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Arizona’s Broken Arrow
November, 2008, Page 134
CHRIS ARMSTRONG WAS A
graduate student when the Havasupai project began in 1990, and he said that, from the very start, professor Markow told him to conceal he was studying schizophrenia. He kept quiet, he said, because this was his field of study, and he felt Markow had a “gold mine” for schizophrenia research with her access to Havasupai blood.
He said Markow told him the tribe had a 7 percent incidence of the mental illness, and he planned his dissertation around a study of their blood to see if it showed a genetic explanation for the disease.
Armstrong kept a diary during his college years – years also marked by abuse of alcohol and drugs – and he shared the diary with Stephen Hart during the internal investigation.
The diary notes that in late summer of 1990, as he prepared to go to Supai, Markow told him not to talk about schizophrenia with the tribal members. A couple years later, he says he lied directly to Tribal Vice Chairman Rex Tilousi during a visit to the ASU lab. He contended he was “instructed” not to tell Tilousi he was working on schizophrenia but to tell him he was studying diabetes.
“When he asked Markow for an explanation, Markow indicated that telling Tilousi that he was working on schizophrenia would ‘scare’ the Havasupai and would threaten the future use of DNA from the Havasupai in other research projects,” the Hart Report says.
Markow “strenuously” denied the subterfuge. She said they were not studying the mental illness at the time but acknowledged to Hart that she “instructed Chris that it was premature for him to discuss such a study with members of the population.” Armstrong countered that he was well into his dissertation research at this point, and he felt “shame” that he had lied to Tilousi.
Eventually, Armstrong found he could not establish the Havasupai link to schizophrenia that he was looking for and said Markow couldn’t verify the 7 percent claim; it turns out the claim is unfounded. He ended up shifting the focus of his research and received his doctorate in 1996.
By then, Armstrong had become concerned that there were bioethics problems with the Havasupai blood project. In particular, Markow’s former lab director worried that Markow did not have the proper “informed consent” for any research beyond diabetes. He wrote to her about his concerns, but she never answered him. He eventually decided to bring the issue to the attention of ASU officials. “He acknowledged that he had two motives: first to correct the situation, and second, he was upset with Markow,” the Hart Report notes. “He was angry and frustrated that he could not complete work on schizophrenia, despite the fact that Markow had made a number of promises about all the work that Armstrong would be able to do on schizophrenia with the Havasupai Tribe.”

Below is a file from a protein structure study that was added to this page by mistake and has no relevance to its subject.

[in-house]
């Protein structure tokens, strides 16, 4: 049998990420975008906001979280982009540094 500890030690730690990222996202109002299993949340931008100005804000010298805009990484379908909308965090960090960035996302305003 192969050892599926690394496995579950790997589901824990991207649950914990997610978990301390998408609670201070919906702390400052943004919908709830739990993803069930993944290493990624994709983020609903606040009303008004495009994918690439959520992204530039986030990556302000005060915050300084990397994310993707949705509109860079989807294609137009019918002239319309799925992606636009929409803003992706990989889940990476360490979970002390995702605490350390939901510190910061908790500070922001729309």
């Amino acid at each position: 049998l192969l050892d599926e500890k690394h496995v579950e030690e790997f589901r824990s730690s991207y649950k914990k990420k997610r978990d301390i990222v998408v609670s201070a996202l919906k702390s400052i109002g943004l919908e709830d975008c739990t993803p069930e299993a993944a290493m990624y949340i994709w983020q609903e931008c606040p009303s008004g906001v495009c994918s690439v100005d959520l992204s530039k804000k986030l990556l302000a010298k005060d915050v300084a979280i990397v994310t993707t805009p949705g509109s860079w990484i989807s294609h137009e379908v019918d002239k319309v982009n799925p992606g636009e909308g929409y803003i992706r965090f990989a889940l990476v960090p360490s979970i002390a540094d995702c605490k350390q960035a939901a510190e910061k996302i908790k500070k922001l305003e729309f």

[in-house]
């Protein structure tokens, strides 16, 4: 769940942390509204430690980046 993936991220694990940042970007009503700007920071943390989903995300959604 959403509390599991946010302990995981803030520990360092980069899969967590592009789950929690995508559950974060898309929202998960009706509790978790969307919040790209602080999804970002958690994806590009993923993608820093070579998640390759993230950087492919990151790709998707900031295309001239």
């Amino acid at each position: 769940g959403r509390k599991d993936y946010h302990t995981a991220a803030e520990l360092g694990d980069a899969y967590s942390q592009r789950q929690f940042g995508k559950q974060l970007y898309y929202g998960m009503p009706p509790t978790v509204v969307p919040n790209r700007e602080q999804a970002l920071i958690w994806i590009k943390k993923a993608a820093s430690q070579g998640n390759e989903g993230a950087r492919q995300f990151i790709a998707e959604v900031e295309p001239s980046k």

Armstrong then wrote letters to the ASU professors whose bioethics courses he had taken, including the vice president for research and the chairs of the biology and philosophy departments.
Armstrong told the Hart investigators that he knew he was jeopardizing his career with these letters, because he knew he’d no longer get favorable referrals from his adviser, Markow. He eventually heard back from Nancy Tribbensee, then a legal adviser to the university and now the legal adviser to the state’s entire university system. She told Armstrong his charges were “unfounded.”
Armstrong says he thought of taking his concerns to the tribe but ultimately decided against it. But he did fire off an angry e-mail with a veiled threat, noting that if the tribe, the media and the National Institutes of Health knew about these problems, they’d have “a field day getting to the bottom of these issues.”
Markow’s attorney, Mick Rusing, doesn’t put much faith in either the findings of the Hart Report or Chris Armstrong’s veracity. He calls the report “a bogus, put-up job” and says he can’t believe they’d take the word of someone like Chris Armstrong over a nationally honored scientist like Markow. He calls Armstrong “a flake,” claiming “he has a vendetta against the school and professor” and can’t be trusted because of a history of alcohol and drug abuse. (Indeed, the Hart Report goes into considerable detail of Armstrong’s abuse problems, including his 1999 felony conviction of distributing cocaine, which brought a 37-month sentence he completed in April 2002.)
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